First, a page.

This will be quite an eventful weekend for Colombians. On Saturday their national team will play its first game of the Fifa World Cup in Brazil. On Sunday they will go to the polls to elect their next president.
And make no mistake: they're both huge occasions.
This is a football-crazy country and Colombia's game against Greece will be their first in a World Cup after a 16-year absence.
That means that if you approach people on the street and simply ask them: "Who will win?", a large number won't even consider the possibility you're referring to the elections.
The polls, however, are also a high-stakes game: they will have a huge impact on the ongoing peace talks with the leftist Farc rebels, the country's latest effort to end a conflict that has lasted more than 50 years, leaving thousands dead and several million people displaced.
The run-off between the current president, Juan Manuel Santos, and his former cabinet colleague Oscar Ivan Zuluaga is also shaping up to be one of the most closely-fought contests in the country's recent history.
Mr Zuluaga narrowly won the first round by promising to freeze the peace negotiations. But he now claims he will carry on with the talks if the Farc agree to new, stricter conditions.
Meanwhile, Mr Santos guarantees he will continue the dialogue, which he himself started in November 2012 and which has already yielded a series of agreements.
And a few days before the polls, he also announced "exploratory talks" with the country's other leftist guerrilla group, the National Liberation Army (ELN).
With this in mind, the incumbent has been presenting Sunday's polls as a choice between "the end of war or war without end".
And many of his supporters are indeed convinced that Mr Zuluaga's conditions are just a way of pushing the rebels away from the negotiating table.
However, Jorge Restrepo, the director of the Bogota-based Conflict Analysis Resource Centre, says that might not necessarily be the case.
He says that on the issue of transitional justice and the political rights of the demobilized guerrillas - the most controversial for many Colombians - Mr Zuluaga "has shown himself to be tougher [than Mr Santos] and a difficult person to negotiate with".
"I therefore would say that Zuluaga might plunge the peace process into a crisis and we could find ourselves with a much more prolonged negotiation, full of uncertainties and setbacks. But that's different to saying that he would willingly break up the peace process," Mr Restrepo told the BBC.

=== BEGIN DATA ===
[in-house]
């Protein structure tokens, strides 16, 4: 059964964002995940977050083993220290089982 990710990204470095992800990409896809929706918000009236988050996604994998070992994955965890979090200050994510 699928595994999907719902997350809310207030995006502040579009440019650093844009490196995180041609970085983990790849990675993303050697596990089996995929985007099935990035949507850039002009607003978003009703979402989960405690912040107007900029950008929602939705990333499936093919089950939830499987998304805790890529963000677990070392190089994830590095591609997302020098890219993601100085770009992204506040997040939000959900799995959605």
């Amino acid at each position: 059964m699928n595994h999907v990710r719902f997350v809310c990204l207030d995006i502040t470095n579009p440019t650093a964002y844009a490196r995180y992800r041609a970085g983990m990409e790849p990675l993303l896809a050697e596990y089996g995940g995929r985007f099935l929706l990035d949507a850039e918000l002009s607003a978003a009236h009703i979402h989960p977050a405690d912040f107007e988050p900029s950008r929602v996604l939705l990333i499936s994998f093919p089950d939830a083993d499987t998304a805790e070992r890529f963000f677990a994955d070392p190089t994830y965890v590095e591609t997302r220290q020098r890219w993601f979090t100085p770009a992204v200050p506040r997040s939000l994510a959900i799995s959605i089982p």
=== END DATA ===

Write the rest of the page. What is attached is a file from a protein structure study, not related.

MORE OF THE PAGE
Rafael Guarin, an analyst close to the opposition campaign, contends that Mr Zuluaga's tougher stance actually makes him better suited to achieve peace.
First, because he's mainly making the demands that reflect the will of the majority of the Colombian people, which would have to vote on any peace agreement: jail instead of a seat on the local parliament for the guerrilla leaders.
But mostly because Mr Zuluaga's party, Centro Democratico, includes some of the Farc's fiercest enemies.
"And you make peace by sitting with your enemies," Mr Guarin says.
Of course, not everybody is willing to give Mr Zuluaga the benefit of the doubt - especially seeing as he is the hand-picked candidate of former President Alvaro Uribe.
Mr Uribe was perhaps the guerrillas' biggest enemy, and many credit his US-backed military campaign as the main reason why a much-weakened Farc is currently seating at the negotiating table.
But his "democratic security" policy has been tainted by allegations of human rights abuses and links with right-wing paramilitaries.
Mr Zuluaga and Mr Santos both served in Mr Uribe's cabinet, but throughout the campaign Mr Santos has implied that Mr Uribe fears peace might expose the truth about those links.
Mr Uribe's influence is so strong that Sunday's vote will be less a referendum on the peace process than on the former president's policies and the values he embodied, according to Marcela Prieto, the director of the Bogota-based Instituto de Ciencia Politica.
"This election has ended up being about fear, either fear of the Farc or fear of Uribe, that he might come back", she told the BBC.
World Cup bounce
The divide is so sharp that the final result is too close to call. So close indeed that there are those who believe that the result in Colombia's match against Greece could end up deciding the election.
One American study that explored the impact of local college football games just before an election found that a win in the 10 days before the poll boosted the vote for the incumbent by 1.61% in Senate, gubernatorial and presidential elections.
"The effects are about twice as large for college football teams that are traditionally considered to be the biggest and more popular in the country," Stanford University professor Neil Malhotra, one of the authors of the study, told the BBC.
The reason: when people feel good they tend to have a more positive view of everything, including the incumbent government's performance.
Professor Andrew Healy of Loyola Marymount University, who co-authored the study, said there were no reasons why this shouldn't also apply in Colombia.
"As important as college football is in the US, I don't think it is even in the same ballpark as the World Cup in a place like Colombia. If ever there was a case where something like that will impact an election, this is it," he told the BBC.
A Colombian victory would therefore be better news for Mr Santos than for Mr Zuluaga - provided it doesn't result in Colombians celebrating too much and missing polling day as a result, as many here fear.
But both candidates will no doubt be hoping for a good performance from the national team.
After such a divisive and bitter election, nobody is better suited to try to unite the country than the 23 men wearing Colombia's colours in Brazil 2014, back in a World Cup after 16 long years.